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THEOLOGY > Future > The Final Judgment > Thoughts on Death   


Not many individuals relish a conversation on death, and not very many choose to reflect on death in the midst of life. But it is profitable to force one’s mind to be so preoccupied. In life death should be considered especially since at the conclusion of life death is the final event of life.

Death is certain, which means that death is set: “It is appointed for men once to die” (Heb. 9:27). At the time of birth the time of death is determined (see: Theistic Determinism); it is inevitable and will not be adjusted—a single thought that should be sobering.

Each individual will live for the number of days allocated to him by God. Scripture informs that the days have been mandated and are even written in a book: “And in your book they all were written, the days fashioned for me, when as yet there were none of them” (Ps. 139:16). Not only where we live but how long we live is His determination: “He . . . has determined their allotted times and the boundaries of their dwellings” (Acts 17:26). From the moment of birth man is destined for death.

Death is uncertain. Though the day of death is determined, the date is unknown. It is only known by the One who gives and takes life. Death may come suddenly and unexpected. Or, there may be some sort of anticipation that it is approaching, but the precise moment is indefinite.

Some die young; some die in the middle of life; some die late in life. But the length of life and the time of death are mysterious.

Death is the doing of God—life is from God and death is from God. The Scriptures are unmistakable: “The Lord kills and makes alive; He brings down to the grave and brings up” (I Sam. 2:6); and there is the confession of Job: “The Lord gave, and the Lord has taken away; blessed be the name of the Lord” (Job 1:21).

Some may think it wise to disassociate God from death, attributing death to sin and thereby removing God from the arena of death. But this cannot be done. While death is the judgment of sin on every individual, the time of the execution is of God. So death is His determination—it is His doing.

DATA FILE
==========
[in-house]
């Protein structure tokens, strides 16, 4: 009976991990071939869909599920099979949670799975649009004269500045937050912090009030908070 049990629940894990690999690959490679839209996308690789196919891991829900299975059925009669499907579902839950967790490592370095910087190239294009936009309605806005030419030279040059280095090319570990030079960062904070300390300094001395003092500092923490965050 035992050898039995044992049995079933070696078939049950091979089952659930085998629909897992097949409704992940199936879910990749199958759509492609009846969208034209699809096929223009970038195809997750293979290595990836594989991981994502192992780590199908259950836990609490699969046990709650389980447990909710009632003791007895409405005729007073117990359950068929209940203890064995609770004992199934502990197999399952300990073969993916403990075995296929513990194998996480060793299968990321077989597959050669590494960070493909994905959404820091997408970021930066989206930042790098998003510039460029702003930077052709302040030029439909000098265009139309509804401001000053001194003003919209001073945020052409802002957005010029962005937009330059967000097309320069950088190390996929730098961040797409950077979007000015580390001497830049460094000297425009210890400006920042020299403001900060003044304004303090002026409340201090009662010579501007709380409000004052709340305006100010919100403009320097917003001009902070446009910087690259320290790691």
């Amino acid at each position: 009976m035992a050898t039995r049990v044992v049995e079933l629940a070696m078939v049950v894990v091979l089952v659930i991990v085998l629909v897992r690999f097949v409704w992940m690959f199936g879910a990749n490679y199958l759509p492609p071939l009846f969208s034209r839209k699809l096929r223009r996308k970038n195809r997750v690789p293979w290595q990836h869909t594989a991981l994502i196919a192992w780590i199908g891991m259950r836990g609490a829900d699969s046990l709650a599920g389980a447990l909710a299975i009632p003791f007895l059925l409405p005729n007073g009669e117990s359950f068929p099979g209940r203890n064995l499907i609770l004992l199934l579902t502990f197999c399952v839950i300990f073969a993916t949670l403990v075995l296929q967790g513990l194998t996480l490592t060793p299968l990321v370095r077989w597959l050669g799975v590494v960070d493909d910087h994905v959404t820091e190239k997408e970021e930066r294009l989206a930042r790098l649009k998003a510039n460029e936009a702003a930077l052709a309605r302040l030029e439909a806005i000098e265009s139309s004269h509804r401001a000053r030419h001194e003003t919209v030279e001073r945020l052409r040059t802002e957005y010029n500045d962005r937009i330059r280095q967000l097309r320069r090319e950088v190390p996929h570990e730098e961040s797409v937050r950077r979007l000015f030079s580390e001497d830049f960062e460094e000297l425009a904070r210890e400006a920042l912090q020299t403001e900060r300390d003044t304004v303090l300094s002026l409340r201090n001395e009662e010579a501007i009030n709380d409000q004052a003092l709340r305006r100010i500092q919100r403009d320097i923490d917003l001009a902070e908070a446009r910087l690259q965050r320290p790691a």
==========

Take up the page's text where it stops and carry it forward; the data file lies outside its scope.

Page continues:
It is so much the doing of God that the Scriptures assert that the day of death has been set: “And as it is appointed for men once to die” (Heb. 9:27). The time of death, the manner of death, and the length of the dying have all been determined. Chance does not rule, neither does luck; and certainly not Samsara. It is the Lord who is Sovereign (see: God is Sovereign).

Death terminates earthly existence. Relationships and opportunities come to an end. A void is left, and those who remain must weep and continue with their lives.

With this drastic termination of life the potential that coincides with life is left unfilled. Plans, if there are any, do not materialize; hopes are ended with a finality that cannot be swayed by sympathy.

Death is the result of sin. Both original death and coming personal death flow from the act of Adam and the sin of each individual (see: By One Man). The inescapability of death is because of the inheritance that every individual has from him. We are born in a state of sin and we commit sins—and the wages of sin is death. We will die because we are sinful and because we do sin. Every death is a punishment, a punishment for sin; and in this sense death is a judgment (see: Death).

Death is an enemy. It is not our friend; it is against us; it bring us to an end that means the end of life. From one perspective death is the necessary experience prior to eternity, and it is for us according to God’s plan. But from another perspective death is our adversary; it is an unwanted invasion that brings with it loss, suffering, and sorrow. It is alien; it is a curse, an enemy that is feared:
For He must reign until He has put all His enemies under His feet. The last enemy to be destroyed is death (I Cor. 15:25-26);

. . . and delivered all those who through fear of death were subjects to lifelong slavery (Heb. 2:15).

Once the enemy has a hold on the individual it will not let go, and no human ingenuity can reverse the work of the enemy. For that to be accomplished requires supernatural intervention—the work of God. And that means the coming resurrection (see: The First Resurrection and The Second Resurrection).

Death is tragic.

On a summer day I put down a sick kitten with a blow to the back of the head in the sight of my late wife. She wept profusely. In a few weeks she also died and I wept. In a short time you and I shall shut down all operations and leave behind all our possessions. The place that knew us shall know us no more. Those who love us shall weep. Tragic, is it not? (Robert Duncan Culver, Systematic Theology, 1025).

See: Reflections on Physical Death

Return to: The Final Judgment; Next Article: Nature of Death 

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